The assembly of micro- and nanomaterials is a key issue in the development of potential bottom-up construction of building blocks, but creating periodic arrays of such materials in an efficient and scalable manner still remains challenging. Here, we show that a cymatic assembly approach in which micro- and nanomaterials in a liquid medium that resonate at low-frequency standing waves can be used for the assembly in a spatially periodic and temporally stationary fashion that emerges from the wave displacement antinodes of the standing wave. We also show that employing a two-dimensional liquid, rather than a droplet, with a coffee-ring effect yields a result that exhibits distinct lattice equivalents comprising the materials. The crystallographic parameters, such as the lattice parameters, can be adjusted, where the parameters along the x- and y-axes are controlled by the applied wave frequencies, and the one along z-axis is controlled by a transparent layer as a spacer to create three-dimensional crystal equivalents. This work represents an advancement in assembling micro- and nanomaterials into macroscale architectures on the centimeter-length scale, thus establishing that a standing wave can direct micro- and nanomaterial assembly to mimic plane and space lattices.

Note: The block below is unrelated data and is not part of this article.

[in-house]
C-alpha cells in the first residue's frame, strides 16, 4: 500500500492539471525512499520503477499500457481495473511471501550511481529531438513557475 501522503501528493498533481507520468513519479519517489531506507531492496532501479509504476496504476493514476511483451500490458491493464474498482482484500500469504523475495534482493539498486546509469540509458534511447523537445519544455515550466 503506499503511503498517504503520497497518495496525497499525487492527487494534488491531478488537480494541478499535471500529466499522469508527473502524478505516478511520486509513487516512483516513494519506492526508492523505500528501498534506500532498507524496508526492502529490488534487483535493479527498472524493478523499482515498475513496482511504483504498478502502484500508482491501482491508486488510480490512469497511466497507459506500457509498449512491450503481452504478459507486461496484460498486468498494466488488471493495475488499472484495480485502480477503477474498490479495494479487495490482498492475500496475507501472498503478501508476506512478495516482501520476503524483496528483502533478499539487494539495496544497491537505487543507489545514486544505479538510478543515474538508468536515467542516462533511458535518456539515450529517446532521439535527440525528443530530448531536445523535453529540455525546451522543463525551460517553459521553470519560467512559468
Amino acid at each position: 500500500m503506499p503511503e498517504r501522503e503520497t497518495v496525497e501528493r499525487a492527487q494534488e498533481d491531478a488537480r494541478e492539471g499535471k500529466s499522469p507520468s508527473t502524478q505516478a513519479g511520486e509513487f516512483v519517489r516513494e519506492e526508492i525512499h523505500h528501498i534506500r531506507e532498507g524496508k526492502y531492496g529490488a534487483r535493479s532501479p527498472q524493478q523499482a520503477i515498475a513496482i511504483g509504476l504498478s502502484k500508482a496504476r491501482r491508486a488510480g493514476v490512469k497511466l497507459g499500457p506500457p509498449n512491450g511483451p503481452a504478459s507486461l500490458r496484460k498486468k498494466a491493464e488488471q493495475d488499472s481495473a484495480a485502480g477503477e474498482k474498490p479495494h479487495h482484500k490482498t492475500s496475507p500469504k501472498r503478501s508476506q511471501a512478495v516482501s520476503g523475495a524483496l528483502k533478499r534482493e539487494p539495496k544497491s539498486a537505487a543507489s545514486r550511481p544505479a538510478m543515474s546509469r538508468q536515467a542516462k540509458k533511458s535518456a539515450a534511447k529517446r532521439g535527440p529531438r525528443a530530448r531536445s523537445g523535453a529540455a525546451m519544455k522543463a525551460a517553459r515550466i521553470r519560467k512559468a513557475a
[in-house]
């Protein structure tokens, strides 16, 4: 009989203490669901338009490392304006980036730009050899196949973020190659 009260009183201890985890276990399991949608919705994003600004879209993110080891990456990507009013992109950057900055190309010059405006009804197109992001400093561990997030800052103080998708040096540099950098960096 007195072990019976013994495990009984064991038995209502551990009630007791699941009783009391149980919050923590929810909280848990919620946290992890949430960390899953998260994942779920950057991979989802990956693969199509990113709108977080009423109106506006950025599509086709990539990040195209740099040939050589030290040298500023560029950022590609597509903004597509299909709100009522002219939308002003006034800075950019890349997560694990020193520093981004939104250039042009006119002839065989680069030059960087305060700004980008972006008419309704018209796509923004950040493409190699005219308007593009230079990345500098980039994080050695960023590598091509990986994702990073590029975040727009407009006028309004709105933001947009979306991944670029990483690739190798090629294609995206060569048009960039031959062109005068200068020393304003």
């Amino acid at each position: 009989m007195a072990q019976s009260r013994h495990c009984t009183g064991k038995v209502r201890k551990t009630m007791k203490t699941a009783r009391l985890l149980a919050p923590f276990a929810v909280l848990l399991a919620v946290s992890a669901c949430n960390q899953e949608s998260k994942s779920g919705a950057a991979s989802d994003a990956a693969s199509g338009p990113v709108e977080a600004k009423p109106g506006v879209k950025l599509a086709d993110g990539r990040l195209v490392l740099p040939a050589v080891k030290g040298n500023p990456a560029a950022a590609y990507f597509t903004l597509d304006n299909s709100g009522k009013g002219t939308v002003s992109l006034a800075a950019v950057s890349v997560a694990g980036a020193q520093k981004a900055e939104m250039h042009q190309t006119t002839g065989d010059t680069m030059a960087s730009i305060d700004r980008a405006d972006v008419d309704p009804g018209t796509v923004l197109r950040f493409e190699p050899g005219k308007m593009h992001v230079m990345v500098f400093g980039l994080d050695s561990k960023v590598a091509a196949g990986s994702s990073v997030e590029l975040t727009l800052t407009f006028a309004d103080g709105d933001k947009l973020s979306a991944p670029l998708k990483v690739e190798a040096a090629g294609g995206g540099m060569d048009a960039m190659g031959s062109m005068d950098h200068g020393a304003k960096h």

Bibliographical notePublisher Copyright:
© 2016 American Chemical Society.
All Science Journal Classification (ASJC) codes
- Materials Science(all)
- Condensed Matter Physics
- Mechanical Engineering